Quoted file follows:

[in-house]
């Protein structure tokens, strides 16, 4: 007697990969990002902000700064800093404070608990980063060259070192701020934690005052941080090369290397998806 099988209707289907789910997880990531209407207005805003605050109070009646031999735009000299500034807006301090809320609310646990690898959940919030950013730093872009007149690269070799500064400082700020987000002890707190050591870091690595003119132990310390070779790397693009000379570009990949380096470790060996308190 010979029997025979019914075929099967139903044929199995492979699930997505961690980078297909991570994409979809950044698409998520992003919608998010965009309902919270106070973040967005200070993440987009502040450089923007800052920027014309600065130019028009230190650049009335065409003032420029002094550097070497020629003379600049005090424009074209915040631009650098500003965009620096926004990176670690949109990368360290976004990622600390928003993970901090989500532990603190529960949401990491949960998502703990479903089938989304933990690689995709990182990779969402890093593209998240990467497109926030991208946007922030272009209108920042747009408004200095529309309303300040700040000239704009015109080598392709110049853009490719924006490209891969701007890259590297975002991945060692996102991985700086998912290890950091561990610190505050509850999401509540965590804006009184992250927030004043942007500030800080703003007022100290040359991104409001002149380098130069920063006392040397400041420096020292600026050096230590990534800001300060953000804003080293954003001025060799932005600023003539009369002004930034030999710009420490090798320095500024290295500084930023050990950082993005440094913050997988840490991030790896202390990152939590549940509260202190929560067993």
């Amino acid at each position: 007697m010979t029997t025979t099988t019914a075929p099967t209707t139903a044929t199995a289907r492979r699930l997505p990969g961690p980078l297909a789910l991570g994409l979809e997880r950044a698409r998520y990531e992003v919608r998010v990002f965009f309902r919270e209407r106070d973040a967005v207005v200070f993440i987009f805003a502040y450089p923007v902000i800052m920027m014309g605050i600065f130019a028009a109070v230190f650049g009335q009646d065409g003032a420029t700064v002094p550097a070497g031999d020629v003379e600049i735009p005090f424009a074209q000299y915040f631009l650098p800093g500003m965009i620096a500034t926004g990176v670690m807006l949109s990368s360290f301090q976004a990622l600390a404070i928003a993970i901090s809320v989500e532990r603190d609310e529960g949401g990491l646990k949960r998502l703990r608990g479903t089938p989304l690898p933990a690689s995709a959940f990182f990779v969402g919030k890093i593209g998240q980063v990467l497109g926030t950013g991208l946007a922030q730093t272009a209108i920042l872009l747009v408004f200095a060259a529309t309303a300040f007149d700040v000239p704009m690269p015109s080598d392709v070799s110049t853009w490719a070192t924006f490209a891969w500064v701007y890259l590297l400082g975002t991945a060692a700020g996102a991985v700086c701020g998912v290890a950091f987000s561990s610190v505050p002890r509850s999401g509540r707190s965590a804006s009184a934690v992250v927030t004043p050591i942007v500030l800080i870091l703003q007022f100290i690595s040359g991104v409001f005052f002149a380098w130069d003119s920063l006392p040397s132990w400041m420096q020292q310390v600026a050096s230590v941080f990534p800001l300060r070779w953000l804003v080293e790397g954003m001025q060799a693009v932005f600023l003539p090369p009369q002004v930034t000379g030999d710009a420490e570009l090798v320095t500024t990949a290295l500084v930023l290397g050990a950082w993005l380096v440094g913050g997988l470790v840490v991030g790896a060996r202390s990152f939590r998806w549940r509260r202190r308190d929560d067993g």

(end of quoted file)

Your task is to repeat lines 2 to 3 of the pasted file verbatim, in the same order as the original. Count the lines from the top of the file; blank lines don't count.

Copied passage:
């Protein structure tokens, strides 16, 4: 007697990969990002902000700064800093404070608990980063060259070192701020934690005052941080090369290397998806 099988209707289907789910997880990531209407207005805003605050109070009646031999735009000299500034807006301090809320609310646990690898959940919030950013730093872009007149690269070799500064400082700020987000002890707190050591870091690595003119132990310390070779790397693009000379570009990949380096470790060996308190 010979029997025979019914075929099967139903044929199995492979699930997505961690980078297909991570994409979809950044698409998520992003919608998010965009309902919270106070973040967005200070993440987009502040450089923007800052920027014309600065130019028009230190650049009335065409003032420029002094550097070497020629003379600049005090424009074209915040631009650098500003965009620096926004990176670690949109990368360290976004990622600390928003993970901090989500532990603190529960949401990491949960998502703990479903089938989304933990690689995709990182990779969402890093593209998240990467497109926030991208946007922030272009209108920042747009408004200095529309309303300040700040000239704009015109080598392709110049853009490719924006490209891969701007890259590297975002991945060692996102991985700086998912290890950091561990610190505050509850999401509540965590804006009184992250927030004043942007500030800080703003007022100290040359991104409001002149380098130069920063006392040397400041420096020292600026050096230590990534800001300060953000804003080293954003001025060799932005600023003539009369002004930034030999710009420490090798320095500024290295500084930023050990950082993005440094913050997988840490991030790896202390990152939590549940509260202190929560067993």
């Amino acid at each position: 007697m010979t029997t025979t099988t019914a075929p099967t209707t139903a044929t199995a289907r492979r699930l997505p990969g961690p980078l297909a789910l991570g994409l979809e997880r950044a698409r998520y990531e992003v919608r998010v990002f965009f309902r919270e209407r106070d973040a967005v207005v200070f993440i987009f805003a502040y450089p923007v902000i800052m920027m014309g605050i600065f130019a028009a109070v230190f650049g009335q009646d065409g003032a420029t700064v002094p550097a070497g031999d020629v003379e600049i735009p005090f424009a074209q000299y915040f631009l650098p800093g500003m965009i620096a500034t926004g990176v670690m807006l949109s990368s360290f301090q976004a990622l600390a404070i928003a993970i901090s809320v989500e532990r603190d609310e529960g949401g990491l646990k949960r998502l703990r608990g479903t089938p989304l690898p933990a690689s995709a959940f990182f990779v969402g919030k890093i593209g998240q980063v990467l497109g926030t950013g991208l946007a922030q730093t272009a209108i920042l872009l747009v408004f200095a060259a529309t309303a300040f007149d700040v000239p704009m690269p015109s080598d392709v070799s110049t853009w490719a070192t924006f490209a891969w500064v701007y890259l590297l400082g975002t991945a060692a700020g996102a991985v700086c701020g998912v290890a950091f987000s561990s610190v505050p002890r509850s999401g509540r707190s965590a804006s009184a934690v992250v927030t004043p050591i942007v500030l800080i870091l703003q007022f100290i690595s040359g991104v409001f005052f002149a380098w130069d003119s920063l006392p040397s132990w400041m420096q020292q310390v600026a050096s230590v941080f990534p800001l300060r070779w953000l804003v080293e790397g954003m001025q060799a693009v932005f600023l003539p090369p009369q002004v930034t000379g030999d710009a420490e570009l090798v320095t500024t990949a290295l500084v930023l290397g050990a950082w993005l380096v440094g913050g997988l470790v840490v991030g790896a060996r202390s990152f939590r998806w549940r509260r202190r308190d929560d067993g």